Lawrence Wascher: A Rare, Personal Look at Oliver Sacks’s Early CareerPosted: August 30, 2015 | Author: Pundit Planet | Filed under: Breaking News, Health and Social Issues, Reading Room, Science & Technology | Tags: Awakenings, Cancer, Dr. Oliver Sacks, Lawrence Wascher, London, Oliver Sacks, Robin Williams, South Carolina, The Man Who Mistook HIs Wife for a Hat, Vanity Fair |1 Comment
The world was saddened to learn of neurologist and best-selling author Oliver Sacks’s terminal illness through a recent op-ed. With Sacks’s new autobiography out this month, Lawrence Weschler shares early stories and diary entries about Sacks, his close friend, before Sacks achieved worldwide fame.
He responded with a hand-pecked typed letter of a good dozen pages, to the effect that, indeed, the old people’s home in question, in the Bronx, was actually named Beth Abraham; that he himself came from a large and teeming London-based Jewish family; that one of his cousins was in fact the eminent Israeli foreign minister Abba Eban (another, as I would later learn, was Al Capp, of Li’l Abner fame); and that his principal intellectual hero and mentor-at-a-distance, whose influence could be sensed on every page of Awakenings, had been the great Soviet neuropsychologist A. R. Luria, who was likely descended from Isaac Luria, the 16th-century Jewish mystic.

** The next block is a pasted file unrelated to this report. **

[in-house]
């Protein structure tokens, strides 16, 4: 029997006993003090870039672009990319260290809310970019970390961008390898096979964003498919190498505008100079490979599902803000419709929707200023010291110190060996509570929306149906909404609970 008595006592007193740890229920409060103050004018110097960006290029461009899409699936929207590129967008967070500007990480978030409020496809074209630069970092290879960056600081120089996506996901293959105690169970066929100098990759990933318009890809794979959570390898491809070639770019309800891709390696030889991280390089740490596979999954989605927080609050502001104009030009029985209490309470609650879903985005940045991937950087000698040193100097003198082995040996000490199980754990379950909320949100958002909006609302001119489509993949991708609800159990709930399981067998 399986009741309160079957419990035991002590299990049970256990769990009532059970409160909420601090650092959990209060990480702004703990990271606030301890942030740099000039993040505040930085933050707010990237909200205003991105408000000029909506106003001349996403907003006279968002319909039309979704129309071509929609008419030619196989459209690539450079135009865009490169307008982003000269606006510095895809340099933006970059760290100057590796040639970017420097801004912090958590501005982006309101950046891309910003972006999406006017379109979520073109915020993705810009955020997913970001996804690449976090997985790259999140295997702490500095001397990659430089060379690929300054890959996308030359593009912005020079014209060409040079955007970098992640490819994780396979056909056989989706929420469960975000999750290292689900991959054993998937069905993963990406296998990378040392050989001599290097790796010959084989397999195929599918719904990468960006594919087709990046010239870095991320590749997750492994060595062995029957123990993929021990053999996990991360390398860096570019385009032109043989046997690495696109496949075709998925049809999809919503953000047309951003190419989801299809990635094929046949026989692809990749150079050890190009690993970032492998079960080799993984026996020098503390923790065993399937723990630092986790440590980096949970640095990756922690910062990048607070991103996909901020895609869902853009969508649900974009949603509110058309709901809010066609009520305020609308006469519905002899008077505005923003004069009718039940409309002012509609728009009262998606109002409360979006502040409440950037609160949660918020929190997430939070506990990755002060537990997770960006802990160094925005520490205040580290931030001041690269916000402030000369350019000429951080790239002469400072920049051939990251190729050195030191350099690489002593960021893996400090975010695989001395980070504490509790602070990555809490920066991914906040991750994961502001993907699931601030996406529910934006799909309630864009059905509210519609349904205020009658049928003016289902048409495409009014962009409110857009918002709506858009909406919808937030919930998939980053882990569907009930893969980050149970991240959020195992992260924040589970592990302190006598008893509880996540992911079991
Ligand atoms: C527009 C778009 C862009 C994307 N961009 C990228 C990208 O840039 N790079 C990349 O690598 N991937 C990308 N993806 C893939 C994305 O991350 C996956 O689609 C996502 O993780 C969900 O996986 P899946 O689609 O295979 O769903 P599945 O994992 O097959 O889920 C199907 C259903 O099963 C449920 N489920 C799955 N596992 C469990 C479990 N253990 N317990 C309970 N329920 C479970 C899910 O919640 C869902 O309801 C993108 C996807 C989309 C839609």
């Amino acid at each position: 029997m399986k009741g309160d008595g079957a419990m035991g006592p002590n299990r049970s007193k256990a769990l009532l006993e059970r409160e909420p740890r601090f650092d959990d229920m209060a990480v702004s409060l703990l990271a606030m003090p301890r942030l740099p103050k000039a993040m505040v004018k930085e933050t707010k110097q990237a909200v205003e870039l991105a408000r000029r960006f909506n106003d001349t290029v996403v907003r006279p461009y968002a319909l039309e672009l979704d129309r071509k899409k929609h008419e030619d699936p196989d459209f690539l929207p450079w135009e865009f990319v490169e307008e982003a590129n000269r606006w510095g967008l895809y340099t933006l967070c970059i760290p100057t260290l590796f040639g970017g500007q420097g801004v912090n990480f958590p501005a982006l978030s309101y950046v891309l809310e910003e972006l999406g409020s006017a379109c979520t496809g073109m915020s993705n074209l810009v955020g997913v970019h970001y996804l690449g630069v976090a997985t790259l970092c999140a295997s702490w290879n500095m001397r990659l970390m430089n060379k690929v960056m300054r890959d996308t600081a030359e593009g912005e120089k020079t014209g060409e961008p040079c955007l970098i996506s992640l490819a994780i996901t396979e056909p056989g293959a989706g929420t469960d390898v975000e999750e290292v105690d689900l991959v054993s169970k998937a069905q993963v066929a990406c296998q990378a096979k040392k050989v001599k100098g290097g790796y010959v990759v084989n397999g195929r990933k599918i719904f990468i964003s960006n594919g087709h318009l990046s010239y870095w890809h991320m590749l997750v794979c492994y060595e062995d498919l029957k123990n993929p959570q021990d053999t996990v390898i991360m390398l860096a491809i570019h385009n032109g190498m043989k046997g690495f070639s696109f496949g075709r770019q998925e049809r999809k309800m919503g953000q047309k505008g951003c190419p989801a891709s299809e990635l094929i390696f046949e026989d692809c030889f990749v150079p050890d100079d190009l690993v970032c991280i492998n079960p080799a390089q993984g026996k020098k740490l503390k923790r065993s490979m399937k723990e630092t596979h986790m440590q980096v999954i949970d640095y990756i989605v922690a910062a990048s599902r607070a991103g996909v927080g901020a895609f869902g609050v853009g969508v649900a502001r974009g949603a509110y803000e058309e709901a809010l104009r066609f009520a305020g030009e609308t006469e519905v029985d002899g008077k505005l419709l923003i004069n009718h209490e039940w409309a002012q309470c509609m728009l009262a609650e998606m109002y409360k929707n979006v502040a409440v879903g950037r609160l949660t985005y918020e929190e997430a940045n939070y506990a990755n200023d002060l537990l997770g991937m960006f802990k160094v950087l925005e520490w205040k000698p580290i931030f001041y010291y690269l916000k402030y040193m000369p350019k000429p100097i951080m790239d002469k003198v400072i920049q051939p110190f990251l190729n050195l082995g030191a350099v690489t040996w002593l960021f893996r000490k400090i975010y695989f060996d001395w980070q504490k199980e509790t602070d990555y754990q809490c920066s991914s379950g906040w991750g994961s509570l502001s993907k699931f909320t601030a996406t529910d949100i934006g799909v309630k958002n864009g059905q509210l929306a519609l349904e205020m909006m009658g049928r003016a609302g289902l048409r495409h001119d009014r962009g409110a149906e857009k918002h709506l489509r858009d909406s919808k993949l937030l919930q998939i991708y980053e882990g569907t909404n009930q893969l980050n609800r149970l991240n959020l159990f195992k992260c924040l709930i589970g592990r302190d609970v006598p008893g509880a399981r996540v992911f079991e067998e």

Our correspondence proceeded from there, and when, a few years later, I moved from Los Angeles to New York, I began venturing out to Oliver’s haunts on City Island. Or he would join me for far-flung walkabouts in Manhattan. The successive revelations about his life that made up the better part of our conversations grew ever more intriguing: how both his parents had been doctors and his mother one of the first female surgeons in England; how, during the Second World War, with both his parents consumed by medical duties that began with the Battle of Britain, he, at age eight, had been sent with an older brother, Michael, to a hellhole of a boarding school in the countryside, run by “a headmaster who was an obsessive flagellist, with an unholy bitch for a wife and a 16-year-old daughter who was a pathological snitch”; and how—though his brother emerged shattered by the experience, and to that day lived with his father—he, Oliver, had managed to put himself back together through an ardent love of the periodic table, a version of which he had come upon at the Natural History Museum at South Kensington, and by way of marine-biology classes at St. Paul’s School, which he attended alongside such close lifetime friends as the neurologist and director Jonathan Miller and the exuberant polymath Eric Korn. Oliver described how he gradually became aware of his homosexuality, a fact that, to put it mildly, he did not accept with ease; and how, following college and medical school, he had fled censorious England, first to Canada and then to residencies in San Francisco and Los Angeles, where in his spare hours he made a series of sexual breakthroughs, indulged in staggering bouts of pharmacological experimentation, underwent a fierce regimen of bodybuilding at Muscle Beach (for a time he held a California record, after he performed a full squat with 600 pounds across his shoulders), and racked up more than 100,000 leather-clad miles on his motorcycle. And then one day he gave it all up—the drugs, the sex, the motorcycles, the bodybuilding. By the time we started talking, he had been pretty much celibate for almost two decades.